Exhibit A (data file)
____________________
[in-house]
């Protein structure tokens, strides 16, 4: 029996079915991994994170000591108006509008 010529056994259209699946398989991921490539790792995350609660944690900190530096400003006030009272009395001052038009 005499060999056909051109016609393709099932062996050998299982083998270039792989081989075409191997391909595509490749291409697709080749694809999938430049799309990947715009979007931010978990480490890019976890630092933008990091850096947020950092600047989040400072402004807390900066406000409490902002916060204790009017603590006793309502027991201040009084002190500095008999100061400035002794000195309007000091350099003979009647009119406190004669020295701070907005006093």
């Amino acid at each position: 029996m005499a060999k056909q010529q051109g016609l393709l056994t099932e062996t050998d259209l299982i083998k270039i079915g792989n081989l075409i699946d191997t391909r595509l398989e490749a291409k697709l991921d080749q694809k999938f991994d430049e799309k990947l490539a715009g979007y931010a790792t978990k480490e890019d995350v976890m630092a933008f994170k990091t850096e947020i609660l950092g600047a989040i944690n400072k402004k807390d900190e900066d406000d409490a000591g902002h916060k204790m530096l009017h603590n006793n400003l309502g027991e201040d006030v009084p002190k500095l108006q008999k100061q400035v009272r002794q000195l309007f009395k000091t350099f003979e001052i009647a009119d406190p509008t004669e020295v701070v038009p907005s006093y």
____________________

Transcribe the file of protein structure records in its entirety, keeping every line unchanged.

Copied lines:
[in-house]
């Protein structure tokens, strides 16, 4: 029996079915991994994170000591108006509008 010529056994259209699946398989991921490539790792995350609660944690900190530096400003006030009272009395001052038009 005499060999056909051109016609393709099932062996050998299982083998270039792989081989075409191997391909595509490749291409697709080749694809999938430049799309990947715009979007931010978990480490890019976890630092933008990091850096947020950092600047989040400072402004807390900066406000409490902002916060204790009017603590006793309502027991201040009084002190500095008999100061400035002794000195309007000091350099003979009647009119406190004669020295701070907005006093």
């Amino acid at each position: 029996m005499a060999k056909q010529q051109g016609l393709l056994t099932e062996t050998d259209l299982i083998k270039i079915g792989n081989l075409i699946d191997t391909r595509l398989e490749a291409k697709l991921d080749q694809k999938f991994d430049e799309k990947l490539a715009g979007y931010a790792t978990k480490e890019d995350v976890m630092a933008f994170k990091t850096e947020i609660l950092g600047a989040i944690n400072k402004k807390d900190e900066d406000d409490a000591g902002h916060k204790m530096l009017h603590n006793n400003l309502g027991e201040d006030v009084p002190k500095l108006q008999k100061q400035v009272r002794q000195l309007f009395k000091t350099f003979e001052i009647a009119d406190p509008t004669e020295v701070v038009p907005s006093y």